Wednesday, June 18, 2014

Lie Down, You damned fools, you'll never take them forts

Today marks the 150th anniversary of the end of the first stage of the battle of Petersburg, in the Civil War. It is also the day my great-great grandfather was wounded, part of the attack by the 1st Maine Heavy Artillery, the most severe of a number of similar one sided fights on this day.

The battle of Petersburg was the last of Grant's attempts to get around Lee in Virginia in 1864. It was his most successful as well - but like the others, ended in stalemate. He had tried again and again - but various factors, from Lee's ability to react to the Army of the Potomac's bad habits, to the messy command relationship between Grant and Meade and their underlings, every attempt had been thwarted. But they got closer every time - the Yankees had chances at Cold Harbor that they missed, but things were closer. After that - Grant planned this stage more closely. He got his men out of their lines at Cold Harbor, and stole a march on Lee - getting a good chunk of his army over the James river into position to attack Petersburg before Lee could react. They had chances - the city was held by a scratch force, and it took a took a couple days for serious reinforcements to reach the confederate lines - but once again, the union army failed to take advantage of their chances. Baldy Smith arrived, almost took the city, but paused; other men came up - and a number of attacks were attempted - but nothing broke through, though the rebels were forced to pull back to a series of defensive lines. It was only on the 18th that the Union mounted a serious attack - and by then, the confederates were dug in deep, and had started to get Lee's men into lines - and the results were the same as at all the other battles in the spring of 1864. No one was going to break a well entrenched line - and they didn't.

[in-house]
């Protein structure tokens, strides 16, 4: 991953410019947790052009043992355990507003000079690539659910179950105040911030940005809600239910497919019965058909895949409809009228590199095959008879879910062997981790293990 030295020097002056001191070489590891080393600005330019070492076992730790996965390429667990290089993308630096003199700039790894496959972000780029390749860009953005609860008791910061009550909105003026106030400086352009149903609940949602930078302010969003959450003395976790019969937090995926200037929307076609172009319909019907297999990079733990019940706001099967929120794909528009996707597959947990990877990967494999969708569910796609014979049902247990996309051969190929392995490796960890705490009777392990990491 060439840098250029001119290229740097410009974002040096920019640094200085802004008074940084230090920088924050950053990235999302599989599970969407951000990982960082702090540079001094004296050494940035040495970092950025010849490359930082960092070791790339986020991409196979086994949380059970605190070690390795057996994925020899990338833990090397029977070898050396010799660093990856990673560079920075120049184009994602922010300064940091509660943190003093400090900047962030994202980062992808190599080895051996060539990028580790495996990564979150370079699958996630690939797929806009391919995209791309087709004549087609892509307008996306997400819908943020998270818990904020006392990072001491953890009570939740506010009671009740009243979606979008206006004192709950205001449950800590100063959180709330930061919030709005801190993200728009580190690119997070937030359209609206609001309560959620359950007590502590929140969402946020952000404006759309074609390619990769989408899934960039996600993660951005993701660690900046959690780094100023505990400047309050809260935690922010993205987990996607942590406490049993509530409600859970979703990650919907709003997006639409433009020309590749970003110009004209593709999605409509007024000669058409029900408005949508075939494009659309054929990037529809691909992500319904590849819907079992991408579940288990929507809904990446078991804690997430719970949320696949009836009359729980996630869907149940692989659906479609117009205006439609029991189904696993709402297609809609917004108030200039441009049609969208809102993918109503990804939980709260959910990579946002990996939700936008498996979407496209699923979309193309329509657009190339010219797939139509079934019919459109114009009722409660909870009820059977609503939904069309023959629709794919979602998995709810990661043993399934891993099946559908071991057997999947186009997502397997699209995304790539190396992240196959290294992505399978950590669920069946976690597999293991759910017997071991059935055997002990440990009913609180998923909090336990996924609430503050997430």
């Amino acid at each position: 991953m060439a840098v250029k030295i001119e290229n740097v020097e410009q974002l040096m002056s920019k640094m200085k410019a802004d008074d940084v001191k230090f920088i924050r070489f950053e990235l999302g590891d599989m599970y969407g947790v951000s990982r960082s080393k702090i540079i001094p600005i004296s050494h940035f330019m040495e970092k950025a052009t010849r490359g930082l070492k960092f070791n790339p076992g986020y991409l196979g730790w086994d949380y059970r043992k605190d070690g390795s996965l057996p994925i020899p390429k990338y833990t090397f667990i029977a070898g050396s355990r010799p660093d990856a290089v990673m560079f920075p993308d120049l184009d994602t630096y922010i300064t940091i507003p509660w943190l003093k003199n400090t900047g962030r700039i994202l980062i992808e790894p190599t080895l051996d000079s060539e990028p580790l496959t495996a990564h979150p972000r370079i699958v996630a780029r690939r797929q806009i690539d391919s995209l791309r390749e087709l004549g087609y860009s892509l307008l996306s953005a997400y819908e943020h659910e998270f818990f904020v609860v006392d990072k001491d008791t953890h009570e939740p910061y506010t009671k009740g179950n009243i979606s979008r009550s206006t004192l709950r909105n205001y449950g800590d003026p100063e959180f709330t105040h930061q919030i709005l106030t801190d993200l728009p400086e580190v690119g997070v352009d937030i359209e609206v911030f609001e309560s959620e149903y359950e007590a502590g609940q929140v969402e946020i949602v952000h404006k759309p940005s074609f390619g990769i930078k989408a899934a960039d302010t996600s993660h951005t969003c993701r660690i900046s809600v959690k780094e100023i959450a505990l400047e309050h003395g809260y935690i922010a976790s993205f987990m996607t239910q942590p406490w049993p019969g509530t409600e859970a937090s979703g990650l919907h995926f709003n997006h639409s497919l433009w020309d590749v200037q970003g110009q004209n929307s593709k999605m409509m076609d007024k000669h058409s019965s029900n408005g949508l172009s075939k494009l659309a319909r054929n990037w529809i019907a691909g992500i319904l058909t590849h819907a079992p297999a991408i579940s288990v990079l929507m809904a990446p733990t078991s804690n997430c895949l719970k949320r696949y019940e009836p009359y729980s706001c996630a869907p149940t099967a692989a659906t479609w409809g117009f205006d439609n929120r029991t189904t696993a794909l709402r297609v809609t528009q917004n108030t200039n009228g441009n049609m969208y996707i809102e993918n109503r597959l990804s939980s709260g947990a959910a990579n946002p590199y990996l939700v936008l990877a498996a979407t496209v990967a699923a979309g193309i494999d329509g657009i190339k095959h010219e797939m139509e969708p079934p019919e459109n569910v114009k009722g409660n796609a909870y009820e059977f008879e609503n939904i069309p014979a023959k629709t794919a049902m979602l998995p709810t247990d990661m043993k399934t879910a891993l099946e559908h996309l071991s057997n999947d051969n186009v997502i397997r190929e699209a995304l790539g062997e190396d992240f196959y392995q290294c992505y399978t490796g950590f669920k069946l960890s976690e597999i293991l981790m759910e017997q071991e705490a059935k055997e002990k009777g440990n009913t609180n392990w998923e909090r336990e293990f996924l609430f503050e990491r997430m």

After this, Grant stopped trying to get around Lee. He dug in and held the rebels in place, and stayed for the rest of the war. There would be a couple more attacks - there would be one big attack, at the Crater, in July - but from this point on, Grant wa]as willing to stay where he was and keep Lee there as well. Strategically, the idea was a good one - Lee had nowhere to go - no option but to defend Petersburg and Richmond at all costs. So Grant kept him there - let the rest of the armies settle the issue. Things settled down into trench warfare - another hint of things to come, that no one quite paid attention to, with disastrous results 40 years later.

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